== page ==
In mainland Europe, the knock-on effect of what is happening in Britain may soon be felt. "The Ofcom ruling will reverberate across the EU states," Pringle predicts. "Lobby groups appreciate the UK is their test market. So a lot of their resource is being poured into it."
Faced with this kind of wide-ranging threat, advertisers have not always grasped the nettle early enough and have been left to rue the consequences.
Three years ago, ad industry lobbyists quietly sounded out car manufacturers about cutting back on the promotion of 4x4 vehicles. Opposition to the gas-guzzlers was growing, and it was suggested lowering the advertising profile might serve longer-term interests.
The answer was no. "That's the mentality we're having to deal with," a senior official of an industry trade body sighs. "So much of the controversy now surrounding 4x4s might have been avoided if the issue had been discussed earlier."
It is debatable if the industry is doing itself any favours by being less of the non-conformist it once was, and being over-preoccupied with winning politicians' hearts and minds. "We can't just keep whispering in ears," an insider says. "It doesn't work any more."
Indeed, some would like a return to the kind of combative relationship with the Government as personified by Lord McGregor, the ASA's chairman between 1980 and 1990.
Once, he was summoned by Lord Young, then the Tory trade and industry secretary, to be warned that unless advertisers stopped featuring public figures without their permission, the Government would close the ASA and impose statutory regulation. Legend has it that McGregor told Young (ever so politely) to go forth and multiply.
Would the incoming ASA chairman, the former Labour culture secretary Chris Smith, show similar backbone in such a confrontation? It's an open question.
Philip Circus is the former IPA legal affairs director and industry adviser for 30 years and the longest-serving member of the rule-making Committee of Advertising Practice. He says: "The ASA and CAP feel like they are part of the Establishment. Of course we must have a relationship with the Government, but it must never become so cosy that it undermines the system we've always sought to protect."
The tipping point, according to some industry onlookers, came in 2004 when the Government extended the ASA's remit to TV. The change turned the watchdog into a hybrid organisation. Not only was it to continue policing the self-regulatory system covering non-broadcast media, but also inherited the statutory powers of the former Independent Television Commission.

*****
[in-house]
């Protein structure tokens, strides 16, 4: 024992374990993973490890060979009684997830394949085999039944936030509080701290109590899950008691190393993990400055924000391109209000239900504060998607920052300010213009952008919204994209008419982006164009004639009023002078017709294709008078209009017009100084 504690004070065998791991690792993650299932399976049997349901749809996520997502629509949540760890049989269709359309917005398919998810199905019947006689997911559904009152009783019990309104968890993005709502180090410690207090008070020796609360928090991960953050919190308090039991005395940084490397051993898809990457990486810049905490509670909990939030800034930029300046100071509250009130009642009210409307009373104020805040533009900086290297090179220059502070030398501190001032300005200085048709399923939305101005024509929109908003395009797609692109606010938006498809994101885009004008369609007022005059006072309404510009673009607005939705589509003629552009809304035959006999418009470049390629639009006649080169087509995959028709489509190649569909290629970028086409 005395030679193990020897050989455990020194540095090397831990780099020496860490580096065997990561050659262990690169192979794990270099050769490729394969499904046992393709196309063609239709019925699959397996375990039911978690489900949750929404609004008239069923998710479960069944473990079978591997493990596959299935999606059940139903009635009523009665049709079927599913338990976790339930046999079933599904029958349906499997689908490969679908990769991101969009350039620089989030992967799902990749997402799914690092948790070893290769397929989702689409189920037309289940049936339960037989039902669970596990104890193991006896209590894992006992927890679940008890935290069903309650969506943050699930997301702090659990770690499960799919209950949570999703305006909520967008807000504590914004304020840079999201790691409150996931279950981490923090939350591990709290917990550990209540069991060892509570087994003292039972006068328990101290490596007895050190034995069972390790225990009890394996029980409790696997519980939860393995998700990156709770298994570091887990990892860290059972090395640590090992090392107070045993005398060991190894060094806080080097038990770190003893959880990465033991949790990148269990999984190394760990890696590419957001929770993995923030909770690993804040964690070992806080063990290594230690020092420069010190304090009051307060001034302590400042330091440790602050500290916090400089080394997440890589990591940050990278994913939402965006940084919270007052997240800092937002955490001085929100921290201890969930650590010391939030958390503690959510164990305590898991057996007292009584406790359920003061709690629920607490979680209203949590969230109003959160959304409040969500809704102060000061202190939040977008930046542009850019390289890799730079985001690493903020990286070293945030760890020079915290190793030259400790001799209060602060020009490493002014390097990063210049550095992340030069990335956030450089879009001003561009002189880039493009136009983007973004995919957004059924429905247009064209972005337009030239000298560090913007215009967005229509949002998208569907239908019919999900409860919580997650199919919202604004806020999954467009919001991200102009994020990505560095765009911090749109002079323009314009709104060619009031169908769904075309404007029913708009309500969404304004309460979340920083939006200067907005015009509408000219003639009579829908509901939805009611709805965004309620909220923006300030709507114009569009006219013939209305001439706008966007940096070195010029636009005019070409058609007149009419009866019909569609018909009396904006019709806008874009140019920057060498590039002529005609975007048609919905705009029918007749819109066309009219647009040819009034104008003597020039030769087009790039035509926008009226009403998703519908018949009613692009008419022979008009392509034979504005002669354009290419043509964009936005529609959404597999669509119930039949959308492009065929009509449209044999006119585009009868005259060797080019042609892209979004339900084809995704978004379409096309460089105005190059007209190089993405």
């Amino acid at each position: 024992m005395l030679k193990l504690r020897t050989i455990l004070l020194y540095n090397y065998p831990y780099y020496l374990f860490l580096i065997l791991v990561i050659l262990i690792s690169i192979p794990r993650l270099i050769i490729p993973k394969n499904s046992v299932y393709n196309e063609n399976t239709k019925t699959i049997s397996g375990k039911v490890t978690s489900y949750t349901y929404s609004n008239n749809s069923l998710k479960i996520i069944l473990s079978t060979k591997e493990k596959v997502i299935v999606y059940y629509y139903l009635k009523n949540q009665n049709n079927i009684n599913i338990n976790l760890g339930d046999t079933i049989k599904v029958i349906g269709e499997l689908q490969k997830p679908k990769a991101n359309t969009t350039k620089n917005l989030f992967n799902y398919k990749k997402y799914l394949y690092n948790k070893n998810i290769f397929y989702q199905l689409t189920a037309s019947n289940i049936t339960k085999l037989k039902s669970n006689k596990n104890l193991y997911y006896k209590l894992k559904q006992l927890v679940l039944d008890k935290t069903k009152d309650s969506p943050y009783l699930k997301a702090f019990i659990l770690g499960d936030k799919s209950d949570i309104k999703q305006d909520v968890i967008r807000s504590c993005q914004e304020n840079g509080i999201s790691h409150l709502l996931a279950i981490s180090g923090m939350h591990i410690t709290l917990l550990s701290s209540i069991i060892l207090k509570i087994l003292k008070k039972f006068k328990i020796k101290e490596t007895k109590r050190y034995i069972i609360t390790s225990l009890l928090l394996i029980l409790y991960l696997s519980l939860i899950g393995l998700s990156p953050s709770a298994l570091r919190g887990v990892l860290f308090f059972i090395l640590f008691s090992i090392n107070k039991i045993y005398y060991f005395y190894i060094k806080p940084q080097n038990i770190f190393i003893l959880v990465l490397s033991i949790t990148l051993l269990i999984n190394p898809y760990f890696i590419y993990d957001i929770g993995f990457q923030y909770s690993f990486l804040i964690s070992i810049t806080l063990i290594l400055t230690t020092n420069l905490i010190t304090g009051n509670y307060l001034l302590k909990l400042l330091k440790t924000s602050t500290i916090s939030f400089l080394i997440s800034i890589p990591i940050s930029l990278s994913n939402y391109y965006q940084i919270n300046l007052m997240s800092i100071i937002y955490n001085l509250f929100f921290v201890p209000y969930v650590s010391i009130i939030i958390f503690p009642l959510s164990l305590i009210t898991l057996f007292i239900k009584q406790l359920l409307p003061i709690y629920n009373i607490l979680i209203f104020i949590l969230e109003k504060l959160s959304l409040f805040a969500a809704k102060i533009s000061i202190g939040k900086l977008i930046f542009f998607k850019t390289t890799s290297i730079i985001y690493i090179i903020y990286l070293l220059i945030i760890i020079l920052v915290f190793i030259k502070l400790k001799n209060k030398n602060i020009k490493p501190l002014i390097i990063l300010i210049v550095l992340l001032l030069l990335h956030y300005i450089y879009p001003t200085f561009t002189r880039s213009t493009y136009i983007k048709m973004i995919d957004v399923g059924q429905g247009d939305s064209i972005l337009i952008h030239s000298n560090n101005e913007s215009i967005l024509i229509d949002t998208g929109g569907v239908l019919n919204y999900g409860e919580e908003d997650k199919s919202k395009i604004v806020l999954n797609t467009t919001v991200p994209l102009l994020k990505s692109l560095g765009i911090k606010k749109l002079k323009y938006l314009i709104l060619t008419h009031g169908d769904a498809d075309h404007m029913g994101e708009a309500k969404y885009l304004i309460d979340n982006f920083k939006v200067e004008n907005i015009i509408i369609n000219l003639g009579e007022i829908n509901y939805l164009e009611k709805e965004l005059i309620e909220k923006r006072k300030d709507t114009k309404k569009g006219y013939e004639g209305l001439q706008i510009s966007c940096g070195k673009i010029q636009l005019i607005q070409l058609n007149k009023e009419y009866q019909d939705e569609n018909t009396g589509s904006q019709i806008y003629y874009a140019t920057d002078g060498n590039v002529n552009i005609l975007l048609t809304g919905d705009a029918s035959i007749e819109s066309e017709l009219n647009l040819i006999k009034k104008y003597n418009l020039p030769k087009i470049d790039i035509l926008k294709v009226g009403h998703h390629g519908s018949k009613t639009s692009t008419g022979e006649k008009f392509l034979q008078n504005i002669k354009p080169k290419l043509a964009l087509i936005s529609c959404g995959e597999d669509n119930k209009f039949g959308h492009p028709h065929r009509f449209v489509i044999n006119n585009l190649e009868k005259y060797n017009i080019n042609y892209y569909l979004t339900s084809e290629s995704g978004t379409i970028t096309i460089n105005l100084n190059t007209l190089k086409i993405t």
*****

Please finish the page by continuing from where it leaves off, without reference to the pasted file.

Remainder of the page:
"The danger is that non-broadcast media will come under statutory control by default," Circus warns. "If we're not very careful, statutory controls will move beyond TV into other areas by a process of osmosis."
Indeed, there is mounting concern that the Government is taking ASA and CAP acquiescence for granted. "Just listen to Caroline Flint, the public health minister," one industry leader says. "She already talks as if she thinks she can tell us what to do."
What, then, is the industry to do to regain control of its own destiny? For a start, it has to speak with one voice.
This has not happened. Politics and turf wars too often prevent it, while complacency has led to vulnerable sectors galvanising themselves only when necessary. Only the Portman Group, set up by the leading alcohol producers to promote responsible drinking, has been successful in showing the way forward by keeping those calling for an alcohol ad ban on the back foot.
ISBA has already made significant moves towards creating a more united front. A significant number of its members already belong to bodies such as the Food & Drink Federation and the Society of Motor Manufacturers & Traders. Malcolm Earnshaw, ISBA's current director-general, has been forging closer links to these hugely influential organisations and his, successor, Mike Hughes, can be expected to continue the process.
"We have to get off the back foot, but our intentions shouldn't be misread," Hughes said recently. "We aren't asking for a blank cheque, only that our views should be fully represented."
But what of other initiatives? Buscombe says the key challenge is for the industry to reclaim control of the agenda and to show not only how important it is to the economy, but also how self-restrained and responsible it is. The rigour applied to devising advertising codes would put many Parliamentary law-makers to shame, she declares.
Circus puts the challenge in blunter terms: "The self-regulation system is ours. We own it. It's up to us and nobody else to decide what's right for it."